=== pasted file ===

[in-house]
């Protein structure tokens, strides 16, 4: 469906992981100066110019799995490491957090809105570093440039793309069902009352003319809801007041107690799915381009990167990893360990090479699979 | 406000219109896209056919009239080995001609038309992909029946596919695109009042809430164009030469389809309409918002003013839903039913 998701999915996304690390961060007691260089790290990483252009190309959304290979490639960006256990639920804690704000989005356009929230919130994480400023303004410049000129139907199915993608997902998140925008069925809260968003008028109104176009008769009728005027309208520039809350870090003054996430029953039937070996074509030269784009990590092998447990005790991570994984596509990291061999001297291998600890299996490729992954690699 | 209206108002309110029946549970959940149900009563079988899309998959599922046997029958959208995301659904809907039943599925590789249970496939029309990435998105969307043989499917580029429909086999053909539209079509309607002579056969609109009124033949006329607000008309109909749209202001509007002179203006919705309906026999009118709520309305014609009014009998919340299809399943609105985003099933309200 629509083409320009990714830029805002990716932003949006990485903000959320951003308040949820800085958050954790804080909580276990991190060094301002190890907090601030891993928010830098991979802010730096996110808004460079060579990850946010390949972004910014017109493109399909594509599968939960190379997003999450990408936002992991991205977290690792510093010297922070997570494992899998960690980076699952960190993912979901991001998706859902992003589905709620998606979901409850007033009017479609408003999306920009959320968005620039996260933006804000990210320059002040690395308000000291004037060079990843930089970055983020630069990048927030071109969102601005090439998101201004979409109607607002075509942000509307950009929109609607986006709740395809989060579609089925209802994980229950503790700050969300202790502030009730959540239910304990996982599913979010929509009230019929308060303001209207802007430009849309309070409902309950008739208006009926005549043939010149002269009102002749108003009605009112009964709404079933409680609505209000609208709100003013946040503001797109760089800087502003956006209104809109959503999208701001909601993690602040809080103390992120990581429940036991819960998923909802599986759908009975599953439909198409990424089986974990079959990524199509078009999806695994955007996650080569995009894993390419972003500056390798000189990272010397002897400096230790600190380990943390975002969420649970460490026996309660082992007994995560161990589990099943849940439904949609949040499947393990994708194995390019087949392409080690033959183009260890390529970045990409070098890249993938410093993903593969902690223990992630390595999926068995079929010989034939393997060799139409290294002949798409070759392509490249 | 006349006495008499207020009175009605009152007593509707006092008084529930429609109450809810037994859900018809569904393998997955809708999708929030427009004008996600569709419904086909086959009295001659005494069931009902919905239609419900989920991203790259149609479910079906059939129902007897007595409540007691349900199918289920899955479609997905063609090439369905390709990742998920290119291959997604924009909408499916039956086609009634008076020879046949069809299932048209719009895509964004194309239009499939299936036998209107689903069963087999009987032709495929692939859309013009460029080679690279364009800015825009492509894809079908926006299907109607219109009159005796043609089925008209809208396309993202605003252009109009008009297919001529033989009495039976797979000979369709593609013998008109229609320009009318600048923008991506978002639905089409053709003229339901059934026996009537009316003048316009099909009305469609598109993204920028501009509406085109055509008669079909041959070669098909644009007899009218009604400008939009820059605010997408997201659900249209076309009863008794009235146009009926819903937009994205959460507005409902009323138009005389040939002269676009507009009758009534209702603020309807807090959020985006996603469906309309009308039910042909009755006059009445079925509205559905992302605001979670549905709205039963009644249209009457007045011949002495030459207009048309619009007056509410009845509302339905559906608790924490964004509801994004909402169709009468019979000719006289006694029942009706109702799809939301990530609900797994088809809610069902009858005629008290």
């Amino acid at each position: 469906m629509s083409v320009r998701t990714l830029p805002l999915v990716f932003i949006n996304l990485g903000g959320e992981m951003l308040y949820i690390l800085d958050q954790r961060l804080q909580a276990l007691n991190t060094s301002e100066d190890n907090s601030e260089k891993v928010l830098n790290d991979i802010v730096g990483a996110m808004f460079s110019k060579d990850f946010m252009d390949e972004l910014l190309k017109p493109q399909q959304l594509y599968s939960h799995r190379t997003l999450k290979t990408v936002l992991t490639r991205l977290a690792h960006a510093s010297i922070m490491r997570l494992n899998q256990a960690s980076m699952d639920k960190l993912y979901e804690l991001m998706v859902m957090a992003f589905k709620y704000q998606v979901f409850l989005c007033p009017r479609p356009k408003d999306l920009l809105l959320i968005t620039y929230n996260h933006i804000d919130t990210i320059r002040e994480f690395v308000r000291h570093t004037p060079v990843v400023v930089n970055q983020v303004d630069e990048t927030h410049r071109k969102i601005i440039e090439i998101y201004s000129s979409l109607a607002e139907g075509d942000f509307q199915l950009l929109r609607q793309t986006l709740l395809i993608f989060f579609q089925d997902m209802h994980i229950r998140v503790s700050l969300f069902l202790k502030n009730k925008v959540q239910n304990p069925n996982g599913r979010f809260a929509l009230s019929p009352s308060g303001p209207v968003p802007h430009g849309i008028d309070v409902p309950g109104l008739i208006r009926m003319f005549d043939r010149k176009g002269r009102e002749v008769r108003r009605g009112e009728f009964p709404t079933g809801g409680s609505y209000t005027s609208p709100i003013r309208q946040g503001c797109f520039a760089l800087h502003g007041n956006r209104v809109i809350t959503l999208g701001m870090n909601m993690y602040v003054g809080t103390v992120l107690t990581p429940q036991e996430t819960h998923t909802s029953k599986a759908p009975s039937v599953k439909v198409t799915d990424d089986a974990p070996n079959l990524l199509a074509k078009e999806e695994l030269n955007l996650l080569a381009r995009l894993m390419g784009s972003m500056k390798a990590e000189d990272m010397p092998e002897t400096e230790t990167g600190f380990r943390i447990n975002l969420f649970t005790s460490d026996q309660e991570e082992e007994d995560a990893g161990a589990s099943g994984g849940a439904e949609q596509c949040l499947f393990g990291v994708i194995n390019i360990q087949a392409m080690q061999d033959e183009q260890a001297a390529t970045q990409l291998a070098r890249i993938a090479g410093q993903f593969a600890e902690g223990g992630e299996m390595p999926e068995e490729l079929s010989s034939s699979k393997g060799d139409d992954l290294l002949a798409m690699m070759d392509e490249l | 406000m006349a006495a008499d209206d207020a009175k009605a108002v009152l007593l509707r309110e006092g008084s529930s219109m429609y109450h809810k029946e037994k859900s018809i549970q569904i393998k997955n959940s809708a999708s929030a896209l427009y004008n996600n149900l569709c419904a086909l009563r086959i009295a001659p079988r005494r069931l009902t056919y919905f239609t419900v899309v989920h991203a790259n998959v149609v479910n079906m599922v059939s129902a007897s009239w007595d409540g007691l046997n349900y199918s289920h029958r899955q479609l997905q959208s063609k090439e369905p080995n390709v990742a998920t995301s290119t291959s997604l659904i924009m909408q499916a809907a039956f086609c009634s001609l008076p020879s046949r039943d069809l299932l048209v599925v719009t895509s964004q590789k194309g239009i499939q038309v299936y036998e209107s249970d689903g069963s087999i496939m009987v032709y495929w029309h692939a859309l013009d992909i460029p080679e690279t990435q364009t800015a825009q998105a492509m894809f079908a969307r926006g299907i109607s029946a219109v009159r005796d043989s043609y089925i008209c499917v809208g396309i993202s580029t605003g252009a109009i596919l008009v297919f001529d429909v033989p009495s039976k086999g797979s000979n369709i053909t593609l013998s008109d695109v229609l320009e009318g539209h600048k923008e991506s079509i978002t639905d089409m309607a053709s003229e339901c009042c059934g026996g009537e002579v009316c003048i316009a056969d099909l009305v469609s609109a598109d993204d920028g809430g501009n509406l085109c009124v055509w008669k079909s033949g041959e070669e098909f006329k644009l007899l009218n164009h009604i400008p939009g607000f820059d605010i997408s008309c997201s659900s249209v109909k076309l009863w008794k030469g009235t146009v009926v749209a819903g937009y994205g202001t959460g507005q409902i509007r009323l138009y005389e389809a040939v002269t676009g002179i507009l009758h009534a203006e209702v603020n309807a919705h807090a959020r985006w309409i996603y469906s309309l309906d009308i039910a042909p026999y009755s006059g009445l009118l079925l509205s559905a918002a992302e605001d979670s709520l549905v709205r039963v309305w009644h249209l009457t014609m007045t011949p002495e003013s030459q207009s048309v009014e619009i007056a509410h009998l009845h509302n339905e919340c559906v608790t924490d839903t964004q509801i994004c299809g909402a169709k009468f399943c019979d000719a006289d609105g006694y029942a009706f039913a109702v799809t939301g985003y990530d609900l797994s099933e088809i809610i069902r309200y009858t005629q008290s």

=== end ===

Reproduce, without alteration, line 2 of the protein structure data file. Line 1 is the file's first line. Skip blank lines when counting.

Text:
């Protein structure tokens, strides 16, 4: 469906992981100066110019799995490491957090809105570093440039793309069902009352003319809801007041107690799915381009990167990893360990090479699979 | 406000219109896209056919009239080995001609038309992909029946596919695109009042809430164009030469389809309409918002003013839903039913 998701999915996304690390961060007691260089790290990483252009190309959304290979490639960006256990639920804690704000989005356009929230919130994480400023303004410049000129139907199915993608997902998140925008069925809260968003008028109104176009008769009728005027309208520039809350870090003054996430029953039937070996074509030269784009990590092998447990005790991570994984596509990291061999001297291998600890299996490729992954690699 | 209206108002309110029946549970959940149900009563079988899309998959599922046997029958959208995301659904809907039943599925590789249970496939029309990435998105969307043989499917580029429909086999053909539209079509309607002579056969609109009124033949006329607000008309109909749209202001509007002179203006919705309906026999009118709520309305014609009014009998919340299809399943609105985003099933309200 629509083409320009990714830029805002990716932003949006990485903000959320951003308040949820800085958050954790804080909580276990991190060094301002190890907090601030891993928010830098991979802010730096996110808004460079060579990850946010390949972004910014017109493109399909594509599968939960190379997003999450990408936002992991991205977290690792510093010297922070997570494992899998960690980076699952960190993912979901991001998706859902992003589905709620998606979901409850007033009017479609408003999306920009959320968005620039996260933006804000990210320059002040690395308000000291004037060079990843930089970055983020630069990048927030071109969102601005090439998101201004979409109607607002075509942000509307950009929109609607986006709740395809989060579609089925209802994980229950503790700050969300202790502030009730959540239910304990996982599913979010929509009230019929308060303001209207802007430009849309309070409902309950008739208006009926005549043939010149002269009102002749108003009605009112009964709404079933409680609505209000609208709100003013946040503001797109760089800087502003956006209104809109959503999208701001909601993690602040809080103390992120990581429940036991819960998923909802599986759908009975599953439909198409990424089986974990079959990524199509078009999806695994955007996650080569995009894993390419972003500056390798000189990272010397002897400096230790600190380990943390975002969420649970460490026996309660082992007994995560161990589990099943849940439904949609949040499947393990994708194995390019087949392409080690033959183009260890390529970045990409070098890249993938410093993903593969902690223990992630390595999926068995079929010989034939393997060799139409290294002949798409070759392509490249 | 006349006495008499207020009175009605009152007593509707006092008084529930429609109450809810037994859900018809569904393998997955809708999708929030427009004008996600569709419904086909086959009295001659005494069931009902919905239609419900989920991203790259149609479910079906059939129902007897007595409540007691349900199918289920899955479609997905063609090439369905390709990742998920290119291959997604924009909408499916039956086609009634008076020879046949069809299932048209719009895509964004194309239009499939299936036998209107689903069963087999009987032709495929692939859309013009460029080679690279364009800015825009492509894809079908926006299907109607219109009159005796043609089925008209809208396309993202605003252009109009008009297919001529033989009495039976797979000979369709593609013998008109229609320009009318600048923008991506978002639905089409053709003229339901059934026996009537009316003048316009099909009305469609598109993204920028501009509406085109055509008669079909041959070669098909644009007899009218009604400008939009820059605010997408997201659900249209076309009863008794009235146009009926819903937009994205959460507005409902009323138009005389040939002269676009507009009758009534209702603020309807807090959020985006996603469906309309009308039910042909009755006059009445079925509205559905992302605001979670549905709205039963009644249209009457007045011949002495030459207009048309619009007056509410009845509302339905559906608790924490964004509801994004909402169709009468019979000719006289006694029942009706109702799809939301990530609900797994088809809610069902009858005629008290």